When Bitcoin ( BTC 0.65% ) debuted in 2009, the finance realm didn’t flinch. Each coin was essentially useless, and the price of Bitcoin did not break the $1 barrier until 2011. Even after that, very few people recognized Bitcoin for what it truly was: a spark that would ignite a multi-trillion-dollar industry.
Today, the cryptocurrency market is worth around $2.2 trillion, up by more than 1,000% in the last two years. Gains of that magnitude are unprecedented in the history of finance, but the crypto market is only worth a small fraction of the global equity market, which has a value of $125 trillion. In other words, if cryptocurrencies are as revolutionary as many people think they are, there’s still money to be made. And Bitcoin appears to be an excellent bet.
A durable competitive edge
Bitcoin is the most well-known cryptocurrency. It was originally developed on blockchain tech, a record-keeping system that keeps track of transaction data without relying on traditional banks. As a result, Bitcoin is considered to be a sort of digital cash, allowing customers to transact directly with merchants and eliminating the need for credit cards and banks.
Furthermore, Bitcoin is a limited resource. Its source code restricts the number of coins to 21 million. And because its supply is restricted, its buying power should theoretically increase over time, making Bitcoin deflationary in nature. In fact, a recent Bloomberg article claims that while the consumer price index in the United States has ascended by 28% over the last decade, bitcoin’s value has deflated by 99.996 percent. Put differently, while the US dollar is worth less than it was ten years ago, bitcoin is nowadays vastly more valuable.
Bitcoin’s first-mover advantage and limited quantity have made it by far the most popular cryptocurrency. In reality, with a current market capitalization of $885 billion, Bitcoin accounts for 41% of the entire crypto market value. Investors should be optimistic about future demand, which will hopefully push its price up even more.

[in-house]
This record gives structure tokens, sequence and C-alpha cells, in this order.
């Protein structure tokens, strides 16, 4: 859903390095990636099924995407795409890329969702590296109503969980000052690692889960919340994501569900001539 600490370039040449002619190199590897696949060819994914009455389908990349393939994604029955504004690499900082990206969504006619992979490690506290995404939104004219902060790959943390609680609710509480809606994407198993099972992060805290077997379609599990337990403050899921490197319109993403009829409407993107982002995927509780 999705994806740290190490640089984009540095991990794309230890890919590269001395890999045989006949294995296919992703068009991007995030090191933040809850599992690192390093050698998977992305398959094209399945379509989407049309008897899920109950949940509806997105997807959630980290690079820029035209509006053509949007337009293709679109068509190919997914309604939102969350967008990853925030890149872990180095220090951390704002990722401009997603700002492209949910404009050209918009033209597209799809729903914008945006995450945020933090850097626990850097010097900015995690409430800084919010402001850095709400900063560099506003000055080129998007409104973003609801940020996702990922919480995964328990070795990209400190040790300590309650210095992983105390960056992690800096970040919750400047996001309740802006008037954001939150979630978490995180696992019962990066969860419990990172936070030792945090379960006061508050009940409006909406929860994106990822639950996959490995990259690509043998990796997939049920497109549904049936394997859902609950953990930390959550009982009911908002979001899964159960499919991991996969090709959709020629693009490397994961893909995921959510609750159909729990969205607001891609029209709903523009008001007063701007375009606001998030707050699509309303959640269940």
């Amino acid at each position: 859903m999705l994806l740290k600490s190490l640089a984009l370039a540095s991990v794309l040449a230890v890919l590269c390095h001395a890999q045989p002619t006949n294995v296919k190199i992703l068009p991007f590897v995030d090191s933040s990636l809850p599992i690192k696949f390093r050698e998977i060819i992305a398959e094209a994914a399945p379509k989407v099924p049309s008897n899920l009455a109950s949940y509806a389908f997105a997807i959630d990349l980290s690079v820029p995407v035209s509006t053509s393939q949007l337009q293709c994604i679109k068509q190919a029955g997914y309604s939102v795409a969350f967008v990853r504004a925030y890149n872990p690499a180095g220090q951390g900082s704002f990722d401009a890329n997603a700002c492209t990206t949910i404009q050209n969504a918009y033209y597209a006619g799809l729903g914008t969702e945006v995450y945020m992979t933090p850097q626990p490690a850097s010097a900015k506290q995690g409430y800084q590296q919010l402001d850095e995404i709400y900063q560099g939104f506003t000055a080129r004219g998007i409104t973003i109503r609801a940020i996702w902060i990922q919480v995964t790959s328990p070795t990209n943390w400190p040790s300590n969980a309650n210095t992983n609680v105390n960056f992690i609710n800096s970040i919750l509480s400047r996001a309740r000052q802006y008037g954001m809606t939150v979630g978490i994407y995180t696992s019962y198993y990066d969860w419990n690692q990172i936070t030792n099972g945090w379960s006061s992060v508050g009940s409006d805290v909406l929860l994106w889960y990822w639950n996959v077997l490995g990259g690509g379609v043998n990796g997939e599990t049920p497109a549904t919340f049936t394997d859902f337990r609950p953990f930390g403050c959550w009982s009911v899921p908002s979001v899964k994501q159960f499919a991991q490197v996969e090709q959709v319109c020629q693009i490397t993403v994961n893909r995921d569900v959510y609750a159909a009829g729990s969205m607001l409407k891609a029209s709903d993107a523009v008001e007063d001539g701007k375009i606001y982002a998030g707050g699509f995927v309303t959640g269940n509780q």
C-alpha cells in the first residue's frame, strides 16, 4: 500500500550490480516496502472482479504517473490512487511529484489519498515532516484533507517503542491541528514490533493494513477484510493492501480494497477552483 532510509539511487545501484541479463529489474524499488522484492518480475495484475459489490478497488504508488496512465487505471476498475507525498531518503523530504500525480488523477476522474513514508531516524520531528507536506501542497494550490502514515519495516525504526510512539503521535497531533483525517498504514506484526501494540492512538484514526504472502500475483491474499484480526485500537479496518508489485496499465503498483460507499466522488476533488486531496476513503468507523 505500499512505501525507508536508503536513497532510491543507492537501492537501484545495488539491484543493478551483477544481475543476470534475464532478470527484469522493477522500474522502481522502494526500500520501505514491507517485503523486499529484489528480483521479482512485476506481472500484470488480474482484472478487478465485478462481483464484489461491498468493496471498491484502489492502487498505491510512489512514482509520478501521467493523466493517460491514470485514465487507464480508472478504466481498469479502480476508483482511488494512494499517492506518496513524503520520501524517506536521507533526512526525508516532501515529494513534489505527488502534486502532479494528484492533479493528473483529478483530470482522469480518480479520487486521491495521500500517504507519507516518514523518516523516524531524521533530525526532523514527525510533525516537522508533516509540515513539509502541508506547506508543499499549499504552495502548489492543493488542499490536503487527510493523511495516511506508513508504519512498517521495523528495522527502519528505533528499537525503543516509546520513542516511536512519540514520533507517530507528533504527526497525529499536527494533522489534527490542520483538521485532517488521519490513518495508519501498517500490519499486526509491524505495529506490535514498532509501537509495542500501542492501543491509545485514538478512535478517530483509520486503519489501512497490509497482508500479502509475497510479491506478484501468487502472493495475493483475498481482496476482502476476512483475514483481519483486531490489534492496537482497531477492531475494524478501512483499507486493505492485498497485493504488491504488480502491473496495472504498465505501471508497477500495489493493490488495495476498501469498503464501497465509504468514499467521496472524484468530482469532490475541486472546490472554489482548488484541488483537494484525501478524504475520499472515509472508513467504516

A multi-trillion dollar catalyst
Retail traders were early adopters of cryptocurrencies, but the market is now big enough to accommodate institutional involvement. In reality, a recent poll from Fidelity found that 52% of institutional investors own digital assets, but just over 90% believe in them. Furthermore, 37% of those polled already hold Bitcoin in their personal portfolio or a client’s portfolio; making it the most popular crypto asset among institutions.
In addition, 71% of respondents said they plan to purchase digital assets in the future, suggesting that crypto adoption is on the upswing. That bodes well for the sector as a whole, and especially for popular cryptocurrencies like Bitcoin. According to Bloomberg, institutional investors manage over $100 trillion in assets, and a small fraction of that could significantly boost the crypto market. For example, Cathie Wood, CEO of Ark Invest, thinks that if institutions invested just 5% of their funds in Bitcoin, its price would reach $500,000 per coin. Better yet, Wood believes that this might happen by 2026. If that occurs, it will imply more than tenfold gains for investors (based on current pricing at $47,000 per coin).
However, even if it does not happen, Bitcoin still has a solid competitive edge, and institutional adoption should still drive significant price increase. That is why this cryptocurrency appears to be a wise long-term investment.